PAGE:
The Mental Health America expresses its gratitude to the brave service men and women who have lost their lives, and we offer our condolences to their families.
The death of a loved one is always difficult. When the death results from a war or a disaster, it can be even more troubling given the sudden and potentially violent nature of the event. After the death of someone you love, you experience bereavement, which literally means, “to be deprived by death.” You may experience a wide range of emotions, including:
These feelings are common reactions to loss. Many people also report physical symptoms of acute grief – stomach pain, loss of appetite, intestinal upsets, sleep disturbances or loss of energy. Of all life’s stresses, mourning can seriously test your natural defense systems. Existing illnesses can worsen or new conditions may develop. Profound emotional reactions can include anxiety attacks, chronic fatigue, depression and thoughts of suicide.
Mourning is the natural process through which a person accepts a major loss. Mourning may include military or religious traditions honoring the dead, or gathering with friends and family to share your loss. Mourning is personal and can last months or years. Grieving is the outward expression of your loss. Your grief is likely to be expressed both physically and psychologically. For example, crying is a physical expression, while depression is a psychological expression.
Be aware that the death may necessitate major life adjustments, such as parenting alone, adjusting to single life or returning to work. These challenges may intensify any anxiety and grief you are already experiencing. Allow yourself to express these feelings.
Living with Grief
When a loved one dies, the best thing you can do is to allow yourself to grieve. There are many ways to cope effectively.
- Seek out caring people. Find relatives and friends who understand your feelings. Tell them how you feel; it will help you to work through the grieving process. Join a support group with others who have experienced similar losses. Support groups exist at most military installations. If you feel overwhelmed, ask for help. It’s not a sign of weakness. Talk with a trusted relative, friend, family services staffer, minister or rabbi. Military chaplains can be helpful, as most receive training in pastoral counseling and crisis. Don’t let yourself become isolated.
- Take care of your health. See your family physician. Eat properly, exercise and get plenty of rest. Be aware of the danger of using medication or alcohol to deal with your grief.
- Be patient. It takes effort and time to absorb a major loss, accept your changed life, and begin to live again in the present and not dwell on the past.
- Seek help. If your feelings become too much to bear, seek professional assistance to help work through your grief. It’s a sign of strength, not weakness, to seek help.
Helping Others Grieve
If someone you care about has lost a loved one, you can help him or her through the grieving process.
- Listen. Encourage the person to talk about his or her feelings and to share memories of the deceased. Remember, it may take the person a long time to recover from the loss.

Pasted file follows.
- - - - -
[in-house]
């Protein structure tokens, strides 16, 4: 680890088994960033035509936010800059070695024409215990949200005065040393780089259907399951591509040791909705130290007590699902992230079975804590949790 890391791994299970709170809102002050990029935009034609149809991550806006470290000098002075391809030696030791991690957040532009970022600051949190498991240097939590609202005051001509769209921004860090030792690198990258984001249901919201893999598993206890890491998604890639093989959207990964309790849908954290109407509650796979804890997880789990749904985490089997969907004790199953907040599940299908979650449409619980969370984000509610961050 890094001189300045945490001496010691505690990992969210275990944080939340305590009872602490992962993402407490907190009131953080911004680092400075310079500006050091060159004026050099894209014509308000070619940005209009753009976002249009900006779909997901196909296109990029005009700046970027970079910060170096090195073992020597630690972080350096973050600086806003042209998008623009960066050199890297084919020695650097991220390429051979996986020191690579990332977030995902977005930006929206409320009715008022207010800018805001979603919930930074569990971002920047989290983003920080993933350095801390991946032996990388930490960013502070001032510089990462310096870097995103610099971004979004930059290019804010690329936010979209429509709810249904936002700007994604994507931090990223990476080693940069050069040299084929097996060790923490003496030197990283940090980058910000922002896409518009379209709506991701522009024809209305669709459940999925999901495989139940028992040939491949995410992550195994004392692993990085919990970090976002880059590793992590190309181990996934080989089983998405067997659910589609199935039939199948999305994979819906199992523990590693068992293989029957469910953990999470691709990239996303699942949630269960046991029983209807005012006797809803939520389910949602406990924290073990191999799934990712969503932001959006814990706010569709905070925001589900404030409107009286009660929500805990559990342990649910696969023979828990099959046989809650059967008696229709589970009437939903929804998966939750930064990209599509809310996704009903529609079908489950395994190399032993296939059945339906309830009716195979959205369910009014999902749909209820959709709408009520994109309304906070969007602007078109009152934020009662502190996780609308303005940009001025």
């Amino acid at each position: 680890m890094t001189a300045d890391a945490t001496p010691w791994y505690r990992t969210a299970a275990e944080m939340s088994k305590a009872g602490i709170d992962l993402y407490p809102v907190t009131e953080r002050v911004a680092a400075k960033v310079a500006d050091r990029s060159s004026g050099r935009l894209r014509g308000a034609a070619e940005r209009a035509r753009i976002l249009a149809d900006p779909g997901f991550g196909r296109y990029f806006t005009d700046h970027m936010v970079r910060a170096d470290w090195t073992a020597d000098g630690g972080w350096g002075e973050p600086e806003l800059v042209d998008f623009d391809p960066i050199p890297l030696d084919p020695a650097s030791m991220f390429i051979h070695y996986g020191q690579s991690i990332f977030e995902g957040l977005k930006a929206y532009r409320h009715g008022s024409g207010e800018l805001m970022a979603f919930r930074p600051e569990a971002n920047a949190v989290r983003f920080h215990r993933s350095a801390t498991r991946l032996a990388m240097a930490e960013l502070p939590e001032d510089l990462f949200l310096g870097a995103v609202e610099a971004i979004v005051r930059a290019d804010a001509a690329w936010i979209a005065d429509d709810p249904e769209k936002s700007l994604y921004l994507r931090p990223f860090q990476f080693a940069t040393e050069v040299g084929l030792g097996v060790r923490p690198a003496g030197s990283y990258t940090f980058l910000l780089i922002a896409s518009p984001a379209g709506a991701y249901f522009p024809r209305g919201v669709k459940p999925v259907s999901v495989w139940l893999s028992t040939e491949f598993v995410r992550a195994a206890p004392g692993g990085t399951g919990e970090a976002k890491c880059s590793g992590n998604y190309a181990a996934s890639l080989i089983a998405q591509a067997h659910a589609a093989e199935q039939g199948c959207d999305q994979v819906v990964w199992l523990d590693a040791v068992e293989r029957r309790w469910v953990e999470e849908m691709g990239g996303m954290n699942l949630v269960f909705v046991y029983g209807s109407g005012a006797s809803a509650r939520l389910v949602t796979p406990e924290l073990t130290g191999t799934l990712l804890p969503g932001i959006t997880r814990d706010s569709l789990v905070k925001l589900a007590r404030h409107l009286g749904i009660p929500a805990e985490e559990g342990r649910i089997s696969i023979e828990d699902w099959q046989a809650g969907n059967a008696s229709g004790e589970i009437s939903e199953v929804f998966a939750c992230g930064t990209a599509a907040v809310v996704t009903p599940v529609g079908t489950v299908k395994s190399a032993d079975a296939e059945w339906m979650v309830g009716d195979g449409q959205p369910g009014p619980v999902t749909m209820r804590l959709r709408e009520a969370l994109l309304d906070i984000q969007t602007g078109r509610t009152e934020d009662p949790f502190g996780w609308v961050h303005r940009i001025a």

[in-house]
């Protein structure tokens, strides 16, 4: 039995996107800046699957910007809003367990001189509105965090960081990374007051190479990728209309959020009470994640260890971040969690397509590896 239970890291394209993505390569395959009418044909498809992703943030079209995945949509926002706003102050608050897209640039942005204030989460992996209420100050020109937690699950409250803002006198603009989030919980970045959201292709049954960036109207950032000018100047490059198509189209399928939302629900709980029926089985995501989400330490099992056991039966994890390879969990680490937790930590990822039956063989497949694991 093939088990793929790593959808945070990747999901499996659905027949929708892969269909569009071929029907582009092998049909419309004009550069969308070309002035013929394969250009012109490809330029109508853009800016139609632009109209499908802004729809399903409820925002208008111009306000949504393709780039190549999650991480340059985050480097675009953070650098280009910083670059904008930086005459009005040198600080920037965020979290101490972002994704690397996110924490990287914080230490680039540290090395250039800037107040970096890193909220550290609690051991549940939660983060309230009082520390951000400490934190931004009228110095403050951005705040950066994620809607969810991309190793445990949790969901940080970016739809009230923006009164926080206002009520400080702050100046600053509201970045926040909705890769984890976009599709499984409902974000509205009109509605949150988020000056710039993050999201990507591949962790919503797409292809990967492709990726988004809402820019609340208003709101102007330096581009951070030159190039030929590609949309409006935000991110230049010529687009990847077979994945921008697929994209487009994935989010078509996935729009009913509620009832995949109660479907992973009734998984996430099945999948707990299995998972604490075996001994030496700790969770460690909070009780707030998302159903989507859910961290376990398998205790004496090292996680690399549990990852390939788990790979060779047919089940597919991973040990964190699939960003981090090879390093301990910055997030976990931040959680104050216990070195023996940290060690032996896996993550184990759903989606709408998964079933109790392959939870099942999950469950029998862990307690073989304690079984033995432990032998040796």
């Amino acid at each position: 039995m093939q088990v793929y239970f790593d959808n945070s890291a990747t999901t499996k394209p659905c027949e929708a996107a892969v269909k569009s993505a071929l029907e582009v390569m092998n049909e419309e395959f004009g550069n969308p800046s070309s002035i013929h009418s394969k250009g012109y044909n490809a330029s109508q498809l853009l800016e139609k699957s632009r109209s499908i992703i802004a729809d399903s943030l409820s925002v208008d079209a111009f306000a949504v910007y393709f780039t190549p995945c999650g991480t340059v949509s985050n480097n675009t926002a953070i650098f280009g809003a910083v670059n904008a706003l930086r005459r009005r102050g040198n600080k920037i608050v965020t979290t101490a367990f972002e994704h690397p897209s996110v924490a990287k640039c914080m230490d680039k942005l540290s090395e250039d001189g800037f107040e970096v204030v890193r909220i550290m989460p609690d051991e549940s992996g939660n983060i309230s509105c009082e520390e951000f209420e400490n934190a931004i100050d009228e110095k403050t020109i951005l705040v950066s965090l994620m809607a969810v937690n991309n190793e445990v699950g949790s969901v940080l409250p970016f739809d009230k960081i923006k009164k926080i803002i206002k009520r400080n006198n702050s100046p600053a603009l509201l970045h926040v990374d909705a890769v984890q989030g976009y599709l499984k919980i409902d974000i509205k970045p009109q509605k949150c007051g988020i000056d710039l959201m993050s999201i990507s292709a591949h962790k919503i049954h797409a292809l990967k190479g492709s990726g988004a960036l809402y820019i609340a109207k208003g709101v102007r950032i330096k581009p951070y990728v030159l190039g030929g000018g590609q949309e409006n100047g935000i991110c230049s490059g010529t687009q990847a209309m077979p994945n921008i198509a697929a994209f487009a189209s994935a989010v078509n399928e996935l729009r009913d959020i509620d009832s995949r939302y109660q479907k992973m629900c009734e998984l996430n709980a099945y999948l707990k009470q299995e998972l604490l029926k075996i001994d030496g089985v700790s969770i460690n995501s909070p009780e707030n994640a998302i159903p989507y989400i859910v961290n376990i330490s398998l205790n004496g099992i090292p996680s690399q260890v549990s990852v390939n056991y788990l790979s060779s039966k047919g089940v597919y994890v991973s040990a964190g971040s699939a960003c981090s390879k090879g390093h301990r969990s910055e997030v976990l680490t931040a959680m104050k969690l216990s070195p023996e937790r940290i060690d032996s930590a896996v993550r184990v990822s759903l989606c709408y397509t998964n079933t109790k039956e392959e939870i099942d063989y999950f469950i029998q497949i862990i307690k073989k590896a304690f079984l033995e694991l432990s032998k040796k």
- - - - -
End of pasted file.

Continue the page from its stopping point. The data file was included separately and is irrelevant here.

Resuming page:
- Don’t offer false comfort. It doesn’t help the grieving person to say, “It was for the best.” or “You’ll get over it in time.” Instead, offer a simple expression of sorrow and take time to listen.
- Offer practical help. Baby-sitting, cooking and running errands are ways to help someone who is grieving.
- Encourage professional help when needed. Don’t hesitate to recommend professional help when you feel someone is experiencing too much pain to cope alone.
Helping Children Grieve
Children grieve differently from adults. A parent’s death can be particularly difficult for small children, affecting their sense of security. Often, they are confused about the changes they see taking place, particularly if well-meaning adults try to protect them from the truth or from their surviving parent’s grief. Limited understanding and an inability to express feelings put very young children at a special risk. They may revert to earlier behaviors (such as bed-wetting), ask questions about the deceased that seem insensitive, invent games about dying or pretend that the death never happened.
Coping with a child’s grief puts added strain on a bereaved parent. However, angry outbursts or criticism only deepen a child’s anxiety and delays recovery. Instead, take extra time and talk honestly with children, in terms they can understand. Help them work through their feelings, and remember that they are looking to you for suitable behavior and coping skills.
Tragedy Assistance Program for Survivors, Inc. assists people who have lost family members in the Armed Forces. TAPS provides a survivor-peer support network, grief counseling referrals, and crisis information and can be reached at 1-800-959-TAPS (8277) or www.taps.org.
The Army Family Assistance Hotline is 1-800-833-6622, and the Army Reservist Hotline is 1-800-318-5298.
The number for Marine Corps Community Service Centers West of the Mississippi is 1-800-253-1624; and, East of the Mississippi, the number is 1-800-336-4663.
The U.S. Department of Veteran Affairs website contains information on and applications for compensation, health, burial, special programs, and other benefits. Contact www.va.gov.